Environmental Health Sciences

Environmental Health Sciences is a not-for-profit organization founded in 2002 to increase public understanding of the scientific links between environmental factors and human health.

We work in three areas – science, media and public education – to close the gap between good science and great policy.

EHS partners with organizations such as the Science Communication Network and Advancing Green Chemistry to help researchers develop the skills needed to present and communicate the complexities of environmental health to the public.

In partnership with Advancing Green Chemistry, EHS is developing tools and protocols that will help chemists reduce the likelihood that new chemicals they are bringing to market will be hazardous.

From its base in Charlottesville, Virginia, EHS also publishes two news websites, Environmental Health News and The Daily Climate. Edited by a team of experienced, award-winning journalists and environmental health experts, EHN and TDC offer original reporting and compile news stories from around the world to give a comprehensive daily look at the vital issues in science, environment and health.

Current News

Environmental Health News
Another nuclear weapons contractor pays millions to settle charges of illegally diverting federal funds. Allegations of illegally spending federal funds to lobby for new funds now encompass contractors working at six of the eight U.S. nuclear weapons sites. Jan 21, 2017
Donald Trump sees the future in coal. China sees the future in renewables. Who’s making the safer bet? In Donald Trump's vision of America, some parts of the country's future look a lot like its past. Exhibit A: his promise to revive the flagging coal industry. Jan 21, 2017
All references to climate change have been deleted from the White House website. At 11:59 am eastern, the official White House website had a lengthy information page about the threat of climate change and the steps the federal government had taken to fight it. At noon, at the instant Donald Trump took office, the page was gone, as well as any mention of climate change or global warming. Jan 21, 2017
Trump White House fabricates wages figure on first day. Shortly after Donald Trump was sworn in as president on Friday, the White House said that eliminating power plant climate rules, a clean water rule and other environmental regulations would “greatly help American workers, increasing wages by more than $30 billion over the next 7 years.” Jan 21, 2017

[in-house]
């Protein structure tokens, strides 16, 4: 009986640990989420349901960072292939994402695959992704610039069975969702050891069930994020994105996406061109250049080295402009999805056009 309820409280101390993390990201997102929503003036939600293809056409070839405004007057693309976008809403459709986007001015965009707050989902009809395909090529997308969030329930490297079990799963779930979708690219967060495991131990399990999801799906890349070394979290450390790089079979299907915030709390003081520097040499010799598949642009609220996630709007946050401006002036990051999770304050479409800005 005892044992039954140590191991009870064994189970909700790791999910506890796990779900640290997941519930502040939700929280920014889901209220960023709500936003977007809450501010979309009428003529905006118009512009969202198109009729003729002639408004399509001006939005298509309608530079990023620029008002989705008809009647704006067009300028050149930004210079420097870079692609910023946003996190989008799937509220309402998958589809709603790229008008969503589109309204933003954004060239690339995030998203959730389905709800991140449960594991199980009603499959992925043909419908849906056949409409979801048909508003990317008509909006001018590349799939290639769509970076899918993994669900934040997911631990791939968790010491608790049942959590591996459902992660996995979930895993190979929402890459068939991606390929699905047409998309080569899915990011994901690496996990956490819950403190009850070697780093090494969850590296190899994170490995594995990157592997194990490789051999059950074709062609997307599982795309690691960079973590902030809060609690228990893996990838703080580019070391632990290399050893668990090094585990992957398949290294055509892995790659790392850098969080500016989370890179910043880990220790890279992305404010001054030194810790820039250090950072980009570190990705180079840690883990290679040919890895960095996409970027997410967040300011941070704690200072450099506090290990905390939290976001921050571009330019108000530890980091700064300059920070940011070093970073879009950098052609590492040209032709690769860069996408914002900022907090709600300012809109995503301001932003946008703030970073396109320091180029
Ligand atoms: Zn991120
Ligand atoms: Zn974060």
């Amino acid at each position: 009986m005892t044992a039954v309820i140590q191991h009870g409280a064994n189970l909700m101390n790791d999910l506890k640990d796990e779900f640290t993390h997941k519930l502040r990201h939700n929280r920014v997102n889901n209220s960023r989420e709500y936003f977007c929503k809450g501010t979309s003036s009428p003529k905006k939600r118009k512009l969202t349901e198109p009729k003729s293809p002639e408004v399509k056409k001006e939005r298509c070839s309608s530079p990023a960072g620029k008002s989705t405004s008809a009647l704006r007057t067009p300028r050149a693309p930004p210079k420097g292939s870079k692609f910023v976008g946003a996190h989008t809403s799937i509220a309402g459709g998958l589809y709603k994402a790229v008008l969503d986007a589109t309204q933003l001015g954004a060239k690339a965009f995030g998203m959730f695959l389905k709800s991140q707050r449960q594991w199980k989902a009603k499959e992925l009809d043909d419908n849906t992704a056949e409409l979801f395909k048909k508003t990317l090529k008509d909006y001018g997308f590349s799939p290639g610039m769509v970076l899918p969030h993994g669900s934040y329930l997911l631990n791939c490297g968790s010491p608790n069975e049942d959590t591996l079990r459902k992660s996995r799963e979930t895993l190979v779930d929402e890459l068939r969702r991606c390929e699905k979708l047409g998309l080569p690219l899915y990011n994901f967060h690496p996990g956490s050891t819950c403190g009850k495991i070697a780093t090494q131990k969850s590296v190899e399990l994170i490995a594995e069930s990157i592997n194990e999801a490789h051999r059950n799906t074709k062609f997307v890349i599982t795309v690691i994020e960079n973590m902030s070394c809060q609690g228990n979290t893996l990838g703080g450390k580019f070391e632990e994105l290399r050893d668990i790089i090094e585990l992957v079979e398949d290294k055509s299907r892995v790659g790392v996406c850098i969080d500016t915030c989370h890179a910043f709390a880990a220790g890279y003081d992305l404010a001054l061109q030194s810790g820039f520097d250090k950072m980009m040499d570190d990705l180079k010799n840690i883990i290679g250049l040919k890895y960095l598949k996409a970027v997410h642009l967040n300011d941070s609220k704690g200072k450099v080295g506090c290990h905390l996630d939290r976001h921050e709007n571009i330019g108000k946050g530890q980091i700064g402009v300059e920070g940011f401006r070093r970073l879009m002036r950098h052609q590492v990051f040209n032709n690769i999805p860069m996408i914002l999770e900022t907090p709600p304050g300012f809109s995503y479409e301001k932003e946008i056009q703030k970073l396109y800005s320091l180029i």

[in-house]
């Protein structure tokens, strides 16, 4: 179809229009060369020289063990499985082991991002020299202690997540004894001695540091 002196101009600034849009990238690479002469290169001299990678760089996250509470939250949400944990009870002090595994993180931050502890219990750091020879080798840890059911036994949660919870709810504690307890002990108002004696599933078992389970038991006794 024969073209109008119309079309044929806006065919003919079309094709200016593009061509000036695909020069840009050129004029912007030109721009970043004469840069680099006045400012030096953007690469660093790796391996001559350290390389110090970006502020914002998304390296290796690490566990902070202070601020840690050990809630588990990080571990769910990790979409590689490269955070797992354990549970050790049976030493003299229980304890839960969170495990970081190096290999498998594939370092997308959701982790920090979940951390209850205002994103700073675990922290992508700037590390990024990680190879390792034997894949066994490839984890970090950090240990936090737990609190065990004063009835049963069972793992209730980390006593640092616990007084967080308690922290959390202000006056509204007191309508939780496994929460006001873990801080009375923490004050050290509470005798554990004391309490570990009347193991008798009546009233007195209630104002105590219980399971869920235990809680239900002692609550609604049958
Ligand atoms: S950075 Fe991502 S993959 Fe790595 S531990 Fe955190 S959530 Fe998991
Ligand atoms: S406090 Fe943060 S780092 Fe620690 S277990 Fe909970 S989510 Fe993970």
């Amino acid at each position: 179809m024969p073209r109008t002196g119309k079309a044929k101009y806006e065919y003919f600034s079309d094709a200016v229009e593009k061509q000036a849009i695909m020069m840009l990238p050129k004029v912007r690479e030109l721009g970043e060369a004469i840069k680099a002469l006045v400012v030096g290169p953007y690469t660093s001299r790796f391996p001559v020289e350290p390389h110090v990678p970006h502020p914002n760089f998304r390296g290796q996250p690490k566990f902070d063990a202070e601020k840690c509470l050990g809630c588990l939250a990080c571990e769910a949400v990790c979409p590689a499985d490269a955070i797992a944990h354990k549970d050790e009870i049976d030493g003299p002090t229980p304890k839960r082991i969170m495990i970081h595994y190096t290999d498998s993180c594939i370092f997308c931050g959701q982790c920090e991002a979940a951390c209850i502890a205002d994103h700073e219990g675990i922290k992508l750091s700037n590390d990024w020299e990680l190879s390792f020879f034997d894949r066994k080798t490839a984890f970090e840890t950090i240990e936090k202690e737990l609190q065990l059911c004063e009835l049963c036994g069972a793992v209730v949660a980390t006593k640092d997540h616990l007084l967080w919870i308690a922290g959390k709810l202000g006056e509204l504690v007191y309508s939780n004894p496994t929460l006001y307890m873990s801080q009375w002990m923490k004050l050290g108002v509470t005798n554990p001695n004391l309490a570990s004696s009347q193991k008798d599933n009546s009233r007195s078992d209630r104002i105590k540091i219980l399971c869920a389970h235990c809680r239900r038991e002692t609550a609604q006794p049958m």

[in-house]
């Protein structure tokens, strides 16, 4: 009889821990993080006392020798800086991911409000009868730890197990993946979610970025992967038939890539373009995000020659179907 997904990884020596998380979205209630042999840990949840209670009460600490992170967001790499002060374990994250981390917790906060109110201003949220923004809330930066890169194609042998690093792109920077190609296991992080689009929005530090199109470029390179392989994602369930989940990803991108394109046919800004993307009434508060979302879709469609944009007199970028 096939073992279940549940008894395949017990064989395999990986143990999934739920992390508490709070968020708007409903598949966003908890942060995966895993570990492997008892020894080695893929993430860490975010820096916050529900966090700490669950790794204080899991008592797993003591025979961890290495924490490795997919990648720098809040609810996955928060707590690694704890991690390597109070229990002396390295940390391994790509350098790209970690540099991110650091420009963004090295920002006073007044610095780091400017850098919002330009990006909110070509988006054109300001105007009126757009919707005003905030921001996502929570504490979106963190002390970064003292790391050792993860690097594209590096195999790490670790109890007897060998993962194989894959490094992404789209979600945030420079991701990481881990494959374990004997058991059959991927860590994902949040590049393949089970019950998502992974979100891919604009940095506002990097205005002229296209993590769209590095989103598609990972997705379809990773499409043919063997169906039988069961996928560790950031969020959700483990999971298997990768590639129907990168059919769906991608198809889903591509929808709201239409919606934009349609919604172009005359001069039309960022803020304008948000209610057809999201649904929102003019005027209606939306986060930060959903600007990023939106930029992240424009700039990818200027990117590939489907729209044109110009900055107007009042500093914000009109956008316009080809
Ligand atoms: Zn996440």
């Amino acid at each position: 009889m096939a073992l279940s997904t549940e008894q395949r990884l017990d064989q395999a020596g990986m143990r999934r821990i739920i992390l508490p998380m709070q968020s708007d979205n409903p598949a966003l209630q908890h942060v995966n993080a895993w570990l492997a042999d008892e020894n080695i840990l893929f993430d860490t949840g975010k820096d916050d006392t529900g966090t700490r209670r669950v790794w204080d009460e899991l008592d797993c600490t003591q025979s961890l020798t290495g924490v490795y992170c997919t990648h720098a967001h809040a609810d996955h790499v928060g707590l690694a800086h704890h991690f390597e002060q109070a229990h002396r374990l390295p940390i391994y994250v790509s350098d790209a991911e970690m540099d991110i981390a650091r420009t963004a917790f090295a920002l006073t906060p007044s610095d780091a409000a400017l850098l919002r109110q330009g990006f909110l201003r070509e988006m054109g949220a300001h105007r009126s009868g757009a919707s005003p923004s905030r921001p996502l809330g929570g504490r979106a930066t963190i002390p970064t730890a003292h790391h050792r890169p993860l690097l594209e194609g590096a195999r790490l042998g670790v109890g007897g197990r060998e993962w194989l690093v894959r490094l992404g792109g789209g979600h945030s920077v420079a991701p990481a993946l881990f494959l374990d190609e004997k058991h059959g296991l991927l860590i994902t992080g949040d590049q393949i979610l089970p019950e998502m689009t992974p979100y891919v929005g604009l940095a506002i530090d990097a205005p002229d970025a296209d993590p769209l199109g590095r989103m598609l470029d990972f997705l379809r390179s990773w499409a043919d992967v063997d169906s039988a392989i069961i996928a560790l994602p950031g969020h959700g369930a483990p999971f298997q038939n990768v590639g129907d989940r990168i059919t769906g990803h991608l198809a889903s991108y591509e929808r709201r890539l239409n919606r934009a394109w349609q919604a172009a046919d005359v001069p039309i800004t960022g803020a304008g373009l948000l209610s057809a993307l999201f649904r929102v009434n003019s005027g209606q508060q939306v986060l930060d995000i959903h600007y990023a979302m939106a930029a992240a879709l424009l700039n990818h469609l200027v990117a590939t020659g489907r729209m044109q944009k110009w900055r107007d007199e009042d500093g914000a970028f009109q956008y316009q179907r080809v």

Second winner of environmental prize killed months after Berta Cáceres death. Goldman prize winner Isidro Baldenegro López, who was known for his activism against illegal logging, was shot dead months after Berta Cáceres was murdered. Jan 21, 2017
More…
The Daily Climate
Donald Trump sees the future in coal. China sees the future in renewables. Who’s making the safer bet? In Donald Trump's vision of America, some parts of the country's future look a lot like its past. Exhibit A: his promise to revive the flagging coal industry. Jan 21, 2017
All references to climate change have been deleted from the White House website. At 11:59 am eastern, the official White House website had a lengthy information page about the threat of climate change and the steps the federal government had taken to fight it. At noon, at the instant Donald Trump took office, the page was gone, as well as any mention of climate change or global warming. Jan 21, 2017
Trump White House fabricates wages figure on first day. Shortly after Donald Trump was sworn in as president on Friday, the White House said that eliminating power plant climate rules, a clean water rule and other environmental regulations would “greatly help American workers, increasing wages by more than $30 billion over the next 7 years.” Jan 21, 2017
Big unfinished business for Trump: Colorado River deals, the shrinking Salton Sea. Two days before President Donald Trump's inauguration, outgoing Interior Secretary Sally Jewell laid out a game plan for averting serious water shortages along the Colorado River. Jan 21, 2017
Trump White House takes down Native Americans web page from website. Change is inevitable when a presidential administration occurs. Within hours of the presidential transition, the White House, now under the control of President Donald Trump, took down the Native Americans web page that was part of the Obama White House website for the past eight years. Jan 21, 2017
More…